It’s important to note that, unlike some organizations that view engagement as a tool for mobilization, WBEZ draws a line when it comes to calls to action.

Its mission is to inform the community so that citizens are equipped to make their own decisions. As a public media institution, however, it does not build campaigns around issues.

WBEZ - Dear ChicagoWBEZ also uses strategic partnerships with community organizations to drive programming and content creation. For Dear Chicago, WBEZ worked with 21 partners to curate stories from Chicago residents in an attempt to counter political punditry and overused talking points in the 2011 election cycle.

WBEZ’s partners nominated more than 70 individuals for the series, which resulted in 15 multimedia profiles of individuals “whose personal stories illustrated an issue or problem that city government can and should address.” Dear Chicago was featured by the National Center on Media Engagement’s “Stories of Impact” project.

Infrastructure to Support Engagement

Like many of the organizations surveyed for this report, engagement at WBEZ is firmly rooted in the production of “good journalism.” However, engagement is also a much more holistic part of WBEZ’s organizational strategy.

To effectively work with its community, WBEZ approaches engagement from an “inside-out” perspective. Richardson says, “Internal engagement is crucial. The stronger the internal engagement is, the stronger the external engagement [in the community.] There’s no way to take it on otherwise.”

That means that WBEZ looks at engagement efforts for each department, from marketing to social media, from on-air content to blogging.

For news organizations looking to increase the connection to their communities, Richardson recommends looking beyond the word “engagement.”

She encourages organizations to think critically about authentic audience participation. Richardson also has a word of warning: “It’s dangerous to make efforts to engage without tools for actually tracking the work.”

In other words, if engagement is part of an organizational mission, make sure to articulate clearly what kinds of engagement the organization is looking for. Success cannot be defined without a means of measurement.

Engaging via Arts and Culture

Creating a “River of Content” by and for Chicago’s Young Latinos

When a local bakery owner made disparaging remarks about violence in Chicago’s Humboldt Park neighborhood, Gozamos was one of the first media outlets to cover an incident that quickly went viral, igniting protests that led to coverage from local legacy media, including ABC7 Chicago – and a formal apology from the bakery.

Gozamos Chicago Latino news- Tipsy CakeSix years ago, Naomi Levine, owner of a high-end pastry shop, had moved into Humboldt Park as part of an influx of people who were gentrifying a largely Puerto Rican community. After several years operating in the area, Levine moved her shop to another part of town. In early 2012, she commented in a videotaped interview about why she made the move: “I bought a bakery in Humboldt Park in 2006 and there were just too many gunshots in the cakes….”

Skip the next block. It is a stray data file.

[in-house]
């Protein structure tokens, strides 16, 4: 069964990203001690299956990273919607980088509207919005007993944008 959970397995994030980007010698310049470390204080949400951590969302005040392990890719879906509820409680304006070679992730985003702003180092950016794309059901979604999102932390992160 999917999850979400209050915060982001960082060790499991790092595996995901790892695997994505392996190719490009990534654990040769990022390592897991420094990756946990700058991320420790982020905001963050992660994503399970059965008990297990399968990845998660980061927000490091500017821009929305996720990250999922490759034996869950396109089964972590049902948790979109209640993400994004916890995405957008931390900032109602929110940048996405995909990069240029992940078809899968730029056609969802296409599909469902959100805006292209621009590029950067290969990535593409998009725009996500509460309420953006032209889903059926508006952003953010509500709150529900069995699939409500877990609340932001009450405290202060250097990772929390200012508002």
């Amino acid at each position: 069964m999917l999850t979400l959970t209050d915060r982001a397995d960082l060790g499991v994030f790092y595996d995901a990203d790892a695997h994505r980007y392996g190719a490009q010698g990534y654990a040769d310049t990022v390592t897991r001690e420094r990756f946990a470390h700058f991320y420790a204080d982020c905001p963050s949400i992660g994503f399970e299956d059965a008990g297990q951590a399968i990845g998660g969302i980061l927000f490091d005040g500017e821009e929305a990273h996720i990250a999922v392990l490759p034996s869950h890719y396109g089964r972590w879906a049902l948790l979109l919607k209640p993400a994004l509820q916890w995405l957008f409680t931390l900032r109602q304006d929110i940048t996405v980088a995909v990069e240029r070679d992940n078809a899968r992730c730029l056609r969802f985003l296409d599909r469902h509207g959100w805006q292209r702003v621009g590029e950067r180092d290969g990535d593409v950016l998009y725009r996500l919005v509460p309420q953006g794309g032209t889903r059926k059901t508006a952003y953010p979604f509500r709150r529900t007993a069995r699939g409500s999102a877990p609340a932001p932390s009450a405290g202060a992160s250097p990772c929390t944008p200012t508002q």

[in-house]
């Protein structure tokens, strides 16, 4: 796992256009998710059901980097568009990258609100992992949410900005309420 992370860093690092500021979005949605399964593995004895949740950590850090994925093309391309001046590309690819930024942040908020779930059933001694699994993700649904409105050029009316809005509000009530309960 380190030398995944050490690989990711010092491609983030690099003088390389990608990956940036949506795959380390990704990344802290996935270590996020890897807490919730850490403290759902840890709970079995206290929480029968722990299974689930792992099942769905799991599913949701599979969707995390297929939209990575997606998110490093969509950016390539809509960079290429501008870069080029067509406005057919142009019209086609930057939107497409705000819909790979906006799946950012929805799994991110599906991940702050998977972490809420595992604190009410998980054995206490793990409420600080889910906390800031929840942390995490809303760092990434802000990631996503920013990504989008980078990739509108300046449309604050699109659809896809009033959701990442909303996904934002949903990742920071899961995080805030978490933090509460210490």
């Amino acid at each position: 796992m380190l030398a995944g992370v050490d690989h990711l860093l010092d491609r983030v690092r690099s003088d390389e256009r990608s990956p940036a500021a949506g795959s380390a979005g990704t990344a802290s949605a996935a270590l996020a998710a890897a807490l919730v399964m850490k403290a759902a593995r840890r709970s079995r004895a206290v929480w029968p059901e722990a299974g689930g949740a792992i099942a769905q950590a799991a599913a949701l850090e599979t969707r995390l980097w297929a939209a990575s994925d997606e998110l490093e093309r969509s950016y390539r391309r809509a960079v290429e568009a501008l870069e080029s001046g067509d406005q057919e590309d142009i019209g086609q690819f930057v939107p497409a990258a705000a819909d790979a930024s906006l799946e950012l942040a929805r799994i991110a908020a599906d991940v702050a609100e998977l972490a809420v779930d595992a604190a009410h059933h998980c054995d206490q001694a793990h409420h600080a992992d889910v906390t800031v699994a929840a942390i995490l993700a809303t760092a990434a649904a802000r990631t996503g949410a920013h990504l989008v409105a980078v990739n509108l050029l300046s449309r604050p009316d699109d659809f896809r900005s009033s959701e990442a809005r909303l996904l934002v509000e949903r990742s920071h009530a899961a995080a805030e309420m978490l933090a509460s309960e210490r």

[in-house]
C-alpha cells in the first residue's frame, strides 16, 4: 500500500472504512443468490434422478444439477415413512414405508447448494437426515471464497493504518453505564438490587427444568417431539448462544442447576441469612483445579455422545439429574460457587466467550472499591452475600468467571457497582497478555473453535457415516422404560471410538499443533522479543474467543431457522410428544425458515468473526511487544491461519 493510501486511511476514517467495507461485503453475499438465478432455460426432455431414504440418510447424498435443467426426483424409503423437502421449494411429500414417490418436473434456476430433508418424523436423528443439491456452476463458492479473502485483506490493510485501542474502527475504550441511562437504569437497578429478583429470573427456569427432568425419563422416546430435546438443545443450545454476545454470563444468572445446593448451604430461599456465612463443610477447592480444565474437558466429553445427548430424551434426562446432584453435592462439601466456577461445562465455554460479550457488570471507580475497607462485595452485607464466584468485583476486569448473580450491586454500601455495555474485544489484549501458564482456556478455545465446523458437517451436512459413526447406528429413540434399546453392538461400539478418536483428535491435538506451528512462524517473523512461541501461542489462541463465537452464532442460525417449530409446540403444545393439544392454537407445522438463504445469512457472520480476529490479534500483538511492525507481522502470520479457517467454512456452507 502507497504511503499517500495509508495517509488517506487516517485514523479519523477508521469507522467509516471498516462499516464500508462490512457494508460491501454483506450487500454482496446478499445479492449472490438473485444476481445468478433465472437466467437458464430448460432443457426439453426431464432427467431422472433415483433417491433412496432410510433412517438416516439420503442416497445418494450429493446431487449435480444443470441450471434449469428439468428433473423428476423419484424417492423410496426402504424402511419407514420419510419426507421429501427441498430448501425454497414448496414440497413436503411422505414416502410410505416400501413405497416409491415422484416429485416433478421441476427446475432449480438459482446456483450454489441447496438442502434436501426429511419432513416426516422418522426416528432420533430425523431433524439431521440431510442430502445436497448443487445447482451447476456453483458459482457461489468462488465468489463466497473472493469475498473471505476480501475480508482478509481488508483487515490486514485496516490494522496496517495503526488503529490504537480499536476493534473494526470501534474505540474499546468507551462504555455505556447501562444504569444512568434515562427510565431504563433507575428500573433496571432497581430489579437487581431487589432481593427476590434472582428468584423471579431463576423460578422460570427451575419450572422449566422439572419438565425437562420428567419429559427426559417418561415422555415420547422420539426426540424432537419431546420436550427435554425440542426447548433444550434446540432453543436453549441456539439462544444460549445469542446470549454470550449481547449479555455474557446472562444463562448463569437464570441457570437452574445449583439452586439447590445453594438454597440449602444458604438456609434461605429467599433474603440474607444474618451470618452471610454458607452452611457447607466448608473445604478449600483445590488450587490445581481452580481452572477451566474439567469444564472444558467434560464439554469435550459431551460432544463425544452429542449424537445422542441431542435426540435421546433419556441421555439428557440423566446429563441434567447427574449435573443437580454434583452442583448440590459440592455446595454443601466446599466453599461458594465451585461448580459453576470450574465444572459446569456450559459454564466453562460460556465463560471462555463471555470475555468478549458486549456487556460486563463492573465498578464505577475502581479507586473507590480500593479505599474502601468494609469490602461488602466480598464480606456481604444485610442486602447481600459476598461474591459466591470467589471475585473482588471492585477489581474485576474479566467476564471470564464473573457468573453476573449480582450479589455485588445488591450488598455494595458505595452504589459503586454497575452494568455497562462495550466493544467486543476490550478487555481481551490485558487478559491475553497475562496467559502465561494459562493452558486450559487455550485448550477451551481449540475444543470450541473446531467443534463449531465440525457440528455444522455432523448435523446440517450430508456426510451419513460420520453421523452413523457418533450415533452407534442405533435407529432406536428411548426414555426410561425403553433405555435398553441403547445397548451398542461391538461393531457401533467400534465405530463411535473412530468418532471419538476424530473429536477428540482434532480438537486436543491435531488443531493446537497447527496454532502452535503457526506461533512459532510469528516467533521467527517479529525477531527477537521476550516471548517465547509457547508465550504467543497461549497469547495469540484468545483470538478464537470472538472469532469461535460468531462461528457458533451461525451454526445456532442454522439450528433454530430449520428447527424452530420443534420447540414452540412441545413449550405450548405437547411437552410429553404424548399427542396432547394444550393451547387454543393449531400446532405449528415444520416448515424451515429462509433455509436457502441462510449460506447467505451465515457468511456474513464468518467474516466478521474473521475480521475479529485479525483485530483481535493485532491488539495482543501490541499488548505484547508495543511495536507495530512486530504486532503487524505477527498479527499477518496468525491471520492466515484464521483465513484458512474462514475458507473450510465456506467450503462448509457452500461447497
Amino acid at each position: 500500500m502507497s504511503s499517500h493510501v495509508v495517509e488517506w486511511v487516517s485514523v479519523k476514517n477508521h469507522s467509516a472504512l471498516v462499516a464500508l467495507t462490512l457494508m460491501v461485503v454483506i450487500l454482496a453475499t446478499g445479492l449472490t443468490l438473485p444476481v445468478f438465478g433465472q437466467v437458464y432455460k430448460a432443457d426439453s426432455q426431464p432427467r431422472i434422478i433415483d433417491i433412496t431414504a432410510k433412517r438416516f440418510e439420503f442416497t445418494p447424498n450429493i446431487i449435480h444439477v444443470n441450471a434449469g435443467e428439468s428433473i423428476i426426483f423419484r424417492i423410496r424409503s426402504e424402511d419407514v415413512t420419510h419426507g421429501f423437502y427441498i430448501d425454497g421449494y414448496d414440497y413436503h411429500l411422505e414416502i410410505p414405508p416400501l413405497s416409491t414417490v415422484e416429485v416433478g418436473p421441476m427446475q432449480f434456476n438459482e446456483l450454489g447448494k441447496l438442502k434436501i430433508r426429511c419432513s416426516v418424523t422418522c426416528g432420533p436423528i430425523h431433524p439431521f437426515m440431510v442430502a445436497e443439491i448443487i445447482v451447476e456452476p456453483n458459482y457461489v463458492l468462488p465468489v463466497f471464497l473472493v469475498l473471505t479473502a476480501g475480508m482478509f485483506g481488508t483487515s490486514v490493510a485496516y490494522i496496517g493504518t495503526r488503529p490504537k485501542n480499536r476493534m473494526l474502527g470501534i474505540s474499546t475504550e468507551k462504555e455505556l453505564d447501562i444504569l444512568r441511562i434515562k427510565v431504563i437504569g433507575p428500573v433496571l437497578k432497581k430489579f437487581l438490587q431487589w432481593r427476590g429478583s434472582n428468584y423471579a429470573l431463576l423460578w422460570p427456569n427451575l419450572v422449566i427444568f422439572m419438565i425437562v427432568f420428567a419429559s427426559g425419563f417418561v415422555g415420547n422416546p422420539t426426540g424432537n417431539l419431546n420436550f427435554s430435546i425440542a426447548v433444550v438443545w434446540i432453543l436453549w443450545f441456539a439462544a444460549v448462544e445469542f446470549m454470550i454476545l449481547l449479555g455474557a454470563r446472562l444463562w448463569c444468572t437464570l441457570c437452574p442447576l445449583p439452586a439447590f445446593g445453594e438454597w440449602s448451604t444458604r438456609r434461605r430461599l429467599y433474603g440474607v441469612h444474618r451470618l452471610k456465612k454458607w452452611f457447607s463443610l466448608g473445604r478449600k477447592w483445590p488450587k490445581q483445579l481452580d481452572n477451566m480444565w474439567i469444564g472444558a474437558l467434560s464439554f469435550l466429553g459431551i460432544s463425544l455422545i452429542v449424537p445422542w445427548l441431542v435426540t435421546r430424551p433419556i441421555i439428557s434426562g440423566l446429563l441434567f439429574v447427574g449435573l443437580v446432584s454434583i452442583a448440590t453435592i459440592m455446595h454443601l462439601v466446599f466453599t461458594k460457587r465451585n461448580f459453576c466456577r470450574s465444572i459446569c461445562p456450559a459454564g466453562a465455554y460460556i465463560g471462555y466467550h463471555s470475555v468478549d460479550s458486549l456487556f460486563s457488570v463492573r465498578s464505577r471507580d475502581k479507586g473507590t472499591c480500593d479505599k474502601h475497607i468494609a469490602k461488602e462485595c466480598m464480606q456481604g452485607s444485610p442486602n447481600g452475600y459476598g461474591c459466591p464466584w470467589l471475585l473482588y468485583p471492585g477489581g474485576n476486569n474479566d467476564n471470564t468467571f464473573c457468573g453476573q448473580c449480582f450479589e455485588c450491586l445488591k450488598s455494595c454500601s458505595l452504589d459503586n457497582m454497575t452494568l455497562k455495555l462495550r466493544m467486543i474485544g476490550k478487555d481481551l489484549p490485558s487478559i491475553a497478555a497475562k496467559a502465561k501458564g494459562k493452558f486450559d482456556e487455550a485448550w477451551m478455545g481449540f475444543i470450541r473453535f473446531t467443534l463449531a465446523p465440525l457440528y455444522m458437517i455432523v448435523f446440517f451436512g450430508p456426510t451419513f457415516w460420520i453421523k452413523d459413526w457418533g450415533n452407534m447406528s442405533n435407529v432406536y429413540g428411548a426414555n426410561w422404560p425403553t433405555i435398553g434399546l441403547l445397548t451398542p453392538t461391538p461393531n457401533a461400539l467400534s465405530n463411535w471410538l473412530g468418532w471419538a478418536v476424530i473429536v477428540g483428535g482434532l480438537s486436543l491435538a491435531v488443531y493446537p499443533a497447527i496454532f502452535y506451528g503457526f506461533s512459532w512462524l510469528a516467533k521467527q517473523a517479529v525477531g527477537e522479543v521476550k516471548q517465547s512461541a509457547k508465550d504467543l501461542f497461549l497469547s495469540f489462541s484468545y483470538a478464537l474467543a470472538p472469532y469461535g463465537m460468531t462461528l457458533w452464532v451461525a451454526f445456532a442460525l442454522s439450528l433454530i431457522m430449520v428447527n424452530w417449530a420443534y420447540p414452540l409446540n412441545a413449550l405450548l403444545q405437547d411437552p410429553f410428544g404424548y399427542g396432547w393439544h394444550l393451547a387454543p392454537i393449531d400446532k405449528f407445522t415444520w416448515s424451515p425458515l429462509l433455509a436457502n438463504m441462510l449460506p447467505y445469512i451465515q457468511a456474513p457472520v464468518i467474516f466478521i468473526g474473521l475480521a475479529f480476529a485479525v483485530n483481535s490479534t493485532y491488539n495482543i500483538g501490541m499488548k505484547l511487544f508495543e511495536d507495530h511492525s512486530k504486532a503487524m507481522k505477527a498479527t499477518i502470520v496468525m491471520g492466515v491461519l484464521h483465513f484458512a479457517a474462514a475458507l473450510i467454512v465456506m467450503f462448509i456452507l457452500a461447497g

Her comment may have gone uncovered if one of Gozamos’ writers hadn’t noticed a reader’s post on Facebook. Before long, there was a growing sentiment that Levine had misrepresented Humboldt Park in a disrespectful manner.

The story “made a big splash. We were the first outlet that published, and the owners of Tipsy Cake mentioned us in [an] apology note,” says Abraham Velazquez, co-founder of Gozamos, a two-year-old news site that covers cultural events and community issues for young Latinos.

Gozamos’ work fed a broad public conversation about safety and public perception of the Humboldt Park neighborhood, which often suffers from a stereotype of being crime-ridden and unsafe. Its coverage also brought together many community groups, which organized protests.

“We have great partnerships with the Puerto Rican Cultural Center and Batey Urbano,” a youth and culture center in Humboldt Park, says Velazquez.

Gozamos’ content is typically grounded in arts, music and events for Chicago’s Latino community. That content, though, provides a bridge for Gozamos to take on more serious issues, such as immigration, gentrification and GLBTQ rights. “We try to hit things that are funny and personal, and we try to spark a conscious awareness of social issues,” Velazquez says.

Open-Contribution Model

Velazquez built Gozamos, which means “we enjoy” in Spanish, to be a “curatorial, community-based event finder” in which editors and writers are active members of their neighborhoods. The goal: to “create a river of content fl owing from the community.”

While Gozamos pays its contributors a small amount for their work, it also has an “open model in the sense that we ask people to contribute [stories] at the bottom of every page,” says Velazquez. “We are passionate about our community and culture. We call our users culturally savvy people, but [content is] not exclusive to Latino culture.”

Gozamos engages its audience by backing up a robust, mobile-friendly website with a healthy mixture of social media and in-person conversations. While none of Gozamos’ 20 to 30 writers are full time, they are all active in their neighborhoods. Readers are also engaged as sources of tips and content via Facebook and Twitter.

The open-contribution model and community presence seem to be paying off. Gozamos reaches between 10,000 and 20,000 visitors a month and just launched a site for Milwaukee’s young Latinos.

Velazquez says he’d like Gozamos to be smarter about using traffic metrics to be more effective. “I come from an advertising background and conversion is important to me,” he says.

However, “It’s not something we do well.” The expertise of “data analysts” for news is still emerging, he says, and it’s hard to f nd staff to fill this role.

In the meantime, Gozamos tracks what kinds of phrasing is effective with its community and continues to focus on building a conversation across multiple channels.